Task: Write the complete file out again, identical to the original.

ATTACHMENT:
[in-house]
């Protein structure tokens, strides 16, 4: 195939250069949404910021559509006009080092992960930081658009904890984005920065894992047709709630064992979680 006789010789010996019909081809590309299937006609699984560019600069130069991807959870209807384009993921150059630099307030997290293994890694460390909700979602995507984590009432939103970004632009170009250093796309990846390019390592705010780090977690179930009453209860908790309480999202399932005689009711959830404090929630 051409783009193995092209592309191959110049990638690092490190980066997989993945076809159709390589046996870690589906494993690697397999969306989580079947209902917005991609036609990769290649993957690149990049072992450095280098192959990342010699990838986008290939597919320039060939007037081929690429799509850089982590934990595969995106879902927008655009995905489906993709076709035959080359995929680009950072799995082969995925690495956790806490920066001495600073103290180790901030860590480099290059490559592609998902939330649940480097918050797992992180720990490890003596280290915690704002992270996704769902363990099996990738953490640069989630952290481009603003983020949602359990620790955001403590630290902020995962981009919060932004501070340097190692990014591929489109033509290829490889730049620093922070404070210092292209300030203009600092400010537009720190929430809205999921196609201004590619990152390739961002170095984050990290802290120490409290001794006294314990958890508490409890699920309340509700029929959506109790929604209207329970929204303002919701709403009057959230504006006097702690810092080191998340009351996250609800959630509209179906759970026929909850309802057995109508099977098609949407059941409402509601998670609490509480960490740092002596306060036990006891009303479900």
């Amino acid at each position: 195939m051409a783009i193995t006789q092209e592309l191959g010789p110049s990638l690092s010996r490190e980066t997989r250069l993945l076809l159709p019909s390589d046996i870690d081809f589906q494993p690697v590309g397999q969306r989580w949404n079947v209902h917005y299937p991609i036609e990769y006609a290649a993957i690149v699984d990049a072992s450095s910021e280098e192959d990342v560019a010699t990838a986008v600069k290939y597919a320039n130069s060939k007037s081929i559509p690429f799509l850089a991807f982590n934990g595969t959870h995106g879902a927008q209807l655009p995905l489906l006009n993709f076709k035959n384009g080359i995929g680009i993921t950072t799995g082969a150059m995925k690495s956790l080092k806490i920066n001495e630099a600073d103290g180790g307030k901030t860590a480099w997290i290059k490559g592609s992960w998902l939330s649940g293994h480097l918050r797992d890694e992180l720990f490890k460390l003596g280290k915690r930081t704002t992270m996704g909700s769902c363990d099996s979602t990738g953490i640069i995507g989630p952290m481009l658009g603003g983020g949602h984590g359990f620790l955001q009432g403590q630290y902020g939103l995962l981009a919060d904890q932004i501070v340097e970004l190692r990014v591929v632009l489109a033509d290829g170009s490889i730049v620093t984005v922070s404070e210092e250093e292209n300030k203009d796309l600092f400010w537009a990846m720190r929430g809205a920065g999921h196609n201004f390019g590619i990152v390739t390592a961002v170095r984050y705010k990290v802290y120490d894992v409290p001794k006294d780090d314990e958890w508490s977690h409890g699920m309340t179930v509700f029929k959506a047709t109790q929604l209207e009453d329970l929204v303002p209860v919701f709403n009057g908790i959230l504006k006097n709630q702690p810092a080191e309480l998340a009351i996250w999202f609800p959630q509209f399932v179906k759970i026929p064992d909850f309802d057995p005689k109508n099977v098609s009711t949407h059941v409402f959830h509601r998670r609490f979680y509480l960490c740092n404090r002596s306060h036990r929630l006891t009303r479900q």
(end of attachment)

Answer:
[in-house]
């Protein structure tokens, strides 16, 4: 195939250069949404910021559509006009080092992960930081658009904890984005920065894992047709709630064992979680 006789010789010996019909081809590309299937006609699984560019600069130069991807959870209807384009993921150059630099307030997290293994890694460390909700979602995507984590009432939103970004632009170009250093796309990846390019390592705010780090977690179930009453209860908790309480999202399932005689009711959830404090929630 051409783009193995092209592309191959110049990638690092490190980066997989993945076809159709390589046996870690589906494993690697397999969306989580079947209902917005991609036609990769290649993957690149990049072992450095280098192959990342010699990838986008290939597919320039060939007037081929690429799509850089982590934990595969995106879902927008655009995905489906993709076709035959080359995929680009950072799995082969995925690495956790806490920066001495600073103290180790901030860590480099290059490559592609998902939330649940480097918050797992992180720990490890003596280290915690704002992270996704769902363990099996990738953490640069989630952290481009603003983020949602359990620790955001403590630290902020995962981009919060932004501070340097190692990014591929489109033509290829490889730049620093922070404070210092292209300030203009600092400010537009720190929430809205999921196609201004590619990152390739961002170095984050990290802290120490409290001794006294314990958890508490409890699920309340509700029929959506109790929604209207329970929204303002919701709403009057959230504006006097702690810092080191998340009351996250609800959630509209179906759970026929909850309802057995109508099977098609949407059941409402509601998670609490509480960490740092002596306060036990006891009303479900």
């Amino acid at each position: 195939m051409a783009i193995t006789q092209e592309l191959g010789p110049s990638l690092s010996r490190e980066t997989r250069l993945l076809l159709p019909s390589d046996i870690d081809f589906q494993p690697v590309g397999q969306r989580w949404n079947v209902h917005y299937p991609i036609e990769y006609a290649a993957i690149v699984d990049a072992s450095s910021e280098e192959d990342v560019a010699t990838a986008v600069k290939y597919a320039n130069s060939k007037s081929i559509p690429f799509l850089a991807f982590n934990g595969t959870h995106g879902a927008q209807l655009p995905l489906l006009n993709f076709k035959n384009g080359i995929g680009i993921t950072t799995g082969a150059m995925k690495s956790l080092k806490i920066n001495e630099a600073d103290g180790g307030k901030t860590a480099w997290i290059k490559g592609s992960w998902l939330s649940g293994h480097l918050r797992d890694e992180l720990f490890k460390l003596g280290k915690r930081t704002t992270m996704g909700s769902c363990d099996s979602t990738g953490i640069i995507g989630p952290m481009l658009g603003g983020g949602h984590g359990f620790l955001q009432g403590q630290y902020g939103l995962l981009a919060d904890q932004i501070v340097e970004l190692r990014v591929v632009l489109a033509d290829g170009s490889i730049v620093t984005v922070s404070e210092e250093e292209n300030k203009d796309l600092f400010w537009a990846m720190r929430g809205a920065g999921h196609n201004f390019g590619i990152v390739t390592a961002v170095r984050y705010k990290v802290y120490d894992v409290p001794k006294d780090d314990e958890w508490s977690h409890g699920m309340t179930v509700f029929k959506a047709t109790q929604l209207e009453d329970l929204v303002p209860v919701f709403n009057g908790i959230l504006k006097n709630q702690p810092a080191e309480l998340a009351i996250w999202f609800p959630q509209f399932v179906k759970i026929p064992d909850f309802d057995p005689k109508n099977v098609s009711t949407h059941v409402f959830h509601r998670r609490f979680y509480l960490c740092n404090r002596s306060h036990r929630l006891t009303r479900q």